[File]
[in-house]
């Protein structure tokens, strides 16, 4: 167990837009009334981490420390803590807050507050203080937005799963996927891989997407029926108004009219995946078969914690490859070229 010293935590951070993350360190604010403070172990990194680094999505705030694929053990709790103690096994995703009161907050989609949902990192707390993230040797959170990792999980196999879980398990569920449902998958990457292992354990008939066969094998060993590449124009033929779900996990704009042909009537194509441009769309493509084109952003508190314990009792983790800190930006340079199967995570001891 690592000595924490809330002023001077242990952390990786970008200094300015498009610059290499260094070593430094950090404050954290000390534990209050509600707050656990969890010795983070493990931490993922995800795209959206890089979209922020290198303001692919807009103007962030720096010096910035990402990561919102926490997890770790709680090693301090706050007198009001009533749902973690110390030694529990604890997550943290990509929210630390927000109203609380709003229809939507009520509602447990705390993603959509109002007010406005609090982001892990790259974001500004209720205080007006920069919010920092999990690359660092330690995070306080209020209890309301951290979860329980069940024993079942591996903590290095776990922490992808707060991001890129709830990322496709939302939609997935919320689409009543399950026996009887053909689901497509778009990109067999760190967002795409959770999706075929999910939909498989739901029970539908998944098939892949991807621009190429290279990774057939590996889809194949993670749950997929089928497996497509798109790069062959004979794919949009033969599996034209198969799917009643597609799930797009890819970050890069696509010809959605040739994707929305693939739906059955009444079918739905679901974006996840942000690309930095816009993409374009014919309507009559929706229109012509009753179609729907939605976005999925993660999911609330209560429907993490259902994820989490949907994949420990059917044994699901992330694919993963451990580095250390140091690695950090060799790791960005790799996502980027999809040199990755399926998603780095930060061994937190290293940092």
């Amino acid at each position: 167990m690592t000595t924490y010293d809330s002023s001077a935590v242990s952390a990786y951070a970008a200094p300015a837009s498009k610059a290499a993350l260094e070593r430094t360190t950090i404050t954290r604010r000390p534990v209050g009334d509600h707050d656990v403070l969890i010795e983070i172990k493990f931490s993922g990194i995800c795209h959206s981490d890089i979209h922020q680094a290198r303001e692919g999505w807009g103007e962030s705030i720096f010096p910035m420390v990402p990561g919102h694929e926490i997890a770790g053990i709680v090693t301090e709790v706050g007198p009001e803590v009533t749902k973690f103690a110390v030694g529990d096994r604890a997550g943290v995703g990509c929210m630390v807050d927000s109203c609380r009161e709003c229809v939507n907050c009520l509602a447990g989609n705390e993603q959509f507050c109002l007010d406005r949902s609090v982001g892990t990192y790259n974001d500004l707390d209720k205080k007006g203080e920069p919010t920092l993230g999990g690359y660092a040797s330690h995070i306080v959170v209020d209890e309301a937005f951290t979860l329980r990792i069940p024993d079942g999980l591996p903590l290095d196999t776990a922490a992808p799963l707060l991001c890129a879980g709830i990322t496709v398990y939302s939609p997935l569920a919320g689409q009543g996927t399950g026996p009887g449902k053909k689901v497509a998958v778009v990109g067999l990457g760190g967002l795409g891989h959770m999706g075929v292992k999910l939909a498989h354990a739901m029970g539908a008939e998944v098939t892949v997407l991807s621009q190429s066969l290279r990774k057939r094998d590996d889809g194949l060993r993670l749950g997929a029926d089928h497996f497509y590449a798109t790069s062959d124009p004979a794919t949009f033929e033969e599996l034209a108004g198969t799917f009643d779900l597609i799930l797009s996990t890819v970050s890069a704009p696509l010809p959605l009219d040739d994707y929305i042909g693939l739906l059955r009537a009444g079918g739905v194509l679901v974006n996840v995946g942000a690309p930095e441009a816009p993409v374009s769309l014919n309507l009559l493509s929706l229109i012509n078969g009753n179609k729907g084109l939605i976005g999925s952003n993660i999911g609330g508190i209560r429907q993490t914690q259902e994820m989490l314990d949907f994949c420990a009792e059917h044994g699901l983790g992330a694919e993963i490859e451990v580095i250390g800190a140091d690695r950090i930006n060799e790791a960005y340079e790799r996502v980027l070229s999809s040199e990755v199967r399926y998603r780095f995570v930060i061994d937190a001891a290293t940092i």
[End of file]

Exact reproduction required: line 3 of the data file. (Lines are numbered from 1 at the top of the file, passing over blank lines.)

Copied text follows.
């Amino acid at each position: 167990m690592t000595t924490y010293d809330s002023s001077a935590v242990s952390a990786y951070a970008a200094p300015a837009s498009k610059a290499a993350l260094e070593r430094t360190t950090i404050t954290r604010r000390p534990v209050g009334d509600h707050d656990v403070l969890i010795e983070i172990k493990f931490s993922g990194i995800c795209h959206s981490d890089i979209h922020q680094a290198r303001e692919g999505w807009g103007e962030s705030i720096f010096p910035m420390v990402p990561g919102h694929e926490i997890a770790g053990i709680v090693t301090e709790v706050g007198p009001e803590v009533t749902k973690f103690a110390v030694g529990d096994r604890a997550g943290v995703g990509c929210m630390v807050d927000s109203c609380r009161e709003c229809v939507n907050c009520l509602a447990g989609n705390e993603q959509f507050c109002l007010d406005r949902s609090v982001g892990t990192y790259n974001d500004l707390d209720k205080k007006g203080e920069p919010t920092l993230g999990g690359y660092a040797s330690h995070i306080v959170v209020d209890e309301a937005f951290t979860l329980r990792i069940p024993d079942g999980l591996p903590l290095d196999t776990a922490a992808p799963l707060l991001c890129a879980g709830i990322t496709v398990y939302s939609p997935l569920a919320g689409q009543g996927t399950g026996p009887g449902k053909k689901v497509a998958v778009v990109g067999l990457g760190g967002l795409g891989h959770m999706g075929v292992k999910l939909a498989h354990a739901m029970g539908a008939e998944v098939t892949v997407l991807s621009q190429s066969l290279r990774k057939r094998d590996d889809g194949l060993r993670l749950g997929a029926d089928h497996f497509y590449a798109t790069s062959d124009p004979a794919t949009f033929e033969e599996l034209a108004g198969t799917f009643d779900l597609i799930l797009s996990t890819v970050s890069a704009p696509l010809p959605l009219d040739d994707y929305i042909g693939l739906l059955r009537a009444g079918g739905v194509l679901v974006n996840v995946g942000a690309p930095e441009a816009p993409v374009s769309l014919n309507l009559l493509s929706l229109i012509n078969g009753n179609k729907g084109l939605i976005g999925s952003n993660i999911g609330g508190i209560r429907q993490t914690q259902e994820m989490l314990d949907f994949c420990a009792e059917h044994g699901l983790g992330a694919e993963i490859e451990v580095i250390g800190a140091d690695r950090i930006n060799e790791a960005y340079e790799r996502v980027l070229s999809s040199e990755v199967r399926y998603r780095f995570v930060i061994d937190a001891a290293t940092i």